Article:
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Weekly Mishmash: December 27-January 2

The Beatles — Sgt. Pepper’s Lonely Hearts Club Band. A Christmas gift from my brother — one of my favorite Fab Four albums, and one I especially wanted to check out again in the form of the much hyped 2009 remasters. This is an excellent album whose reputation seems to ebb and flow based on whether twee ’60s psychedelica is currently in vogue. The album itself is much deeper than that, of course. Love or hate him, Paul McCartney’s melodic cleverness dominates the proceedings, although John Lennon’s powerful “A Day In The Life” gives the project a gravity lacking in many of Paul’s sweeter efforts (“When I’m 64,” etc.). The whole thing hangs together wonderfully, a fanciful salute to Mod England, tangerine trees and looking glass ties. To my ears, George Harrison’s trippy “Within You Without You” strikes the one weak point, a fascinating but overlong Indian detour. This CD comes in a great package with informative liner notes. There’s even a diagram of the personalities pictured on that famous album cover. Amazingly, Capitol records didn’t release a single off this album until 1978!
Golden Boy (1939). Preachy, dated but worthwhile melodrama with excellent turns by Barbara Stanwyck and a young William Holden. Holden plays an idealistic young violinist who finds that he has a talent for boxing, one that agent Adolphe Menjou wants to milk for all it’s worth. As Menjou’s hard-bitten girlfriend, Stanwyck is a marvel to watch as she gradually falls for Holden. The acting makes up for the stagy script, which has lots of pontificating and little boxing. Columbia TriStar’s DVD edition of this film has a lot of cool extras in the mold of Warner Home Video releases — a vintage cartoon, fun newsreel and a 1956 Ford Television Theatre episode starring Barbara as a Western hausfrau.
No End In Sight (2004). Good documentary on how the U.S. government got in over its head in Afghanistan and Iraq. While it didn’t have much that wasn’t already news to me, it does present its case with a concise eye for detail. Campbell Scott’s narration has that appropriate schoolmarmish tone. What a monumental mess — one that is still raging more than five years on.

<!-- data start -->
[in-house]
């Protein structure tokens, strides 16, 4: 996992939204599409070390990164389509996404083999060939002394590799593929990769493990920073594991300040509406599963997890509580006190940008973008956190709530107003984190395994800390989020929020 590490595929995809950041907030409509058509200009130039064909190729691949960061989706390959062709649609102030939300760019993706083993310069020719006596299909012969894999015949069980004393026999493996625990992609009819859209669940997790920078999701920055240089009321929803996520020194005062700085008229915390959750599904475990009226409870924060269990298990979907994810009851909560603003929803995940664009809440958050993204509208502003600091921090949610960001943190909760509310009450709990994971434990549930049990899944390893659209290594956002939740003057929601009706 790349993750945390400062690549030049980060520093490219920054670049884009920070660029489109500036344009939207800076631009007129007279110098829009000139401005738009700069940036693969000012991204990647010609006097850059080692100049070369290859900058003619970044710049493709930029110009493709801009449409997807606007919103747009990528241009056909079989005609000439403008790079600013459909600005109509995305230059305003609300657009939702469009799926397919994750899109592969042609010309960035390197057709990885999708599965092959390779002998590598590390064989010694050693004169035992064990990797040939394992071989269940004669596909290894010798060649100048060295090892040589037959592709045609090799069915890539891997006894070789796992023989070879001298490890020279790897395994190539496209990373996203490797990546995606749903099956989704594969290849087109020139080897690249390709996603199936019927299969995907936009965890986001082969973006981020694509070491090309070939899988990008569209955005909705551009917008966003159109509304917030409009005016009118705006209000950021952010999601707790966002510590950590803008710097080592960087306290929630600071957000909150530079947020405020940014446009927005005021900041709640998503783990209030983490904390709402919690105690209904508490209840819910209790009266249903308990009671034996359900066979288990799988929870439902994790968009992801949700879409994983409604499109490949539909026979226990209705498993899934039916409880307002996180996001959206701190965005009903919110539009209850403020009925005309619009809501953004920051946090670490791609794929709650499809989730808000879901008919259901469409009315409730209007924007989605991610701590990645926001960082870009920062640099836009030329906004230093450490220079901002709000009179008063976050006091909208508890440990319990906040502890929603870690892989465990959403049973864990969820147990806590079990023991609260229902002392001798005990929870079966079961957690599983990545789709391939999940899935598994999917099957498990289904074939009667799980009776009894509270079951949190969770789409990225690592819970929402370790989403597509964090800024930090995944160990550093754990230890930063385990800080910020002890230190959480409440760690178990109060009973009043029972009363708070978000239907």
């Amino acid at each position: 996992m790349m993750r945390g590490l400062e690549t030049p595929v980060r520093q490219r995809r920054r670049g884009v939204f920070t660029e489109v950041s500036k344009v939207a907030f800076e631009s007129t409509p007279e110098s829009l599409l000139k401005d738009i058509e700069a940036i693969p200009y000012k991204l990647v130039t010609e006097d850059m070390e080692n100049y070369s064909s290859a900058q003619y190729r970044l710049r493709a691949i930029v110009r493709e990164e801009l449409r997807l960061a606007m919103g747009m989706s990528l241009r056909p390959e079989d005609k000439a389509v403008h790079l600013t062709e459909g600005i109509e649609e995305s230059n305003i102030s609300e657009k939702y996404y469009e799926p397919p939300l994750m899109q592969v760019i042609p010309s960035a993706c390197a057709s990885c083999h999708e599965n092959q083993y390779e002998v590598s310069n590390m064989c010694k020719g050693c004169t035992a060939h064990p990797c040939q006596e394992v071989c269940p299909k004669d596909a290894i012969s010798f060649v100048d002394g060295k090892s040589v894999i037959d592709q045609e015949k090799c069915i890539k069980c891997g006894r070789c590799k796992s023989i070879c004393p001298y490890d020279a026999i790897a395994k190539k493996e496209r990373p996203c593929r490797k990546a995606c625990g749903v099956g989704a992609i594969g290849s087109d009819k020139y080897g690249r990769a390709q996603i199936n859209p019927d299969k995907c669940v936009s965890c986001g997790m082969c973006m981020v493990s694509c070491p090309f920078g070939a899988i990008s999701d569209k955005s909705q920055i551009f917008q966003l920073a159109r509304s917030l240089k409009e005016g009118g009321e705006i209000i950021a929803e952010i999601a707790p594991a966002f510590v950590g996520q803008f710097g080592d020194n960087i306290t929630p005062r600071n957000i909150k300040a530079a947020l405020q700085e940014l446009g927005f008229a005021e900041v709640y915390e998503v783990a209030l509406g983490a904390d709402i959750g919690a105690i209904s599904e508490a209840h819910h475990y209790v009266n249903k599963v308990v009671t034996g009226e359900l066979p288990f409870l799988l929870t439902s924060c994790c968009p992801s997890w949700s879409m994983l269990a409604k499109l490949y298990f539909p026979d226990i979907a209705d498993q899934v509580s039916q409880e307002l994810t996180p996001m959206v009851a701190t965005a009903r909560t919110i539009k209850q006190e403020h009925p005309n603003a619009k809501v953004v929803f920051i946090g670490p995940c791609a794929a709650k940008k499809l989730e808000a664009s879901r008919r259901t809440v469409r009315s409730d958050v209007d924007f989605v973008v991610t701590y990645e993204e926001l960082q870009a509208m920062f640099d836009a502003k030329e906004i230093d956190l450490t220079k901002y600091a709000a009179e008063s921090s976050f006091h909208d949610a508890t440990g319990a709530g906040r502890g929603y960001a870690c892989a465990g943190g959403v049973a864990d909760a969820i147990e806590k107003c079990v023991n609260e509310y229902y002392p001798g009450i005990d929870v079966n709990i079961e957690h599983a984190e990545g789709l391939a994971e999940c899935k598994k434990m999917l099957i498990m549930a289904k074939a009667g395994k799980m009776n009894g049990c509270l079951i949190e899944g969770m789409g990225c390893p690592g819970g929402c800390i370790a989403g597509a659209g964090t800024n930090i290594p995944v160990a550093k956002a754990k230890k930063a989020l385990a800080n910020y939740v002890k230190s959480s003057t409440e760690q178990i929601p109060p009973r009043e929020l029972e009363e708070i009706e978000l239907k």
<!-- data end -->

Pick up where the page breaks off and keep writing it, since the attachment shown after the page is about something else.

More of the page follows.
The Pixar Story (2007). This inspiring feature-length documentary was quite a pleasant surprise, tucked away as an extra on the DVD edition of WALL•E (a gift from the hubby). Leslie Iwerks’ film traces the origins of Pixar, going back to when the company’s founders were a bunch of scrappy, animation-mad CalArts students in the ’70s. Strangely enough, the Disney company doesn’t come across too well here. Whether it’s firing John Lasseter in the early ’80s or squashing Pixar’s plans after its initial Toy Story success a few years on, they seem (with the exception of Roy O. Disney, who always championed creativity) like a bunch of heartless bean counters. People like Lasseter and Apple’s Steve Jobs are visionaries who know that true innovation involves taking massive chances. In the end of the film, I felt exhilarated that real creativity still has a place in the movie biz.
Porco Rosso (1992). Our New Years Eve viewing was one of the few Hayao Miyazaki animated epics that we hadn’t yet seen. This one concerns a 1920s military pilot who fell victim to a spell that (for reasons that are never adequately explained) transformed him into a half-human, half-pig. During the film’s course he battles air pirates, hides out in a cool ocean cove, and pines for the actress who once loved him in human form. Kinda dull actually, but Miyazaki does amazing things with animating water and clouds here, and the oceanside scenery is wonderfully rendered in gorgeous pastel tints.

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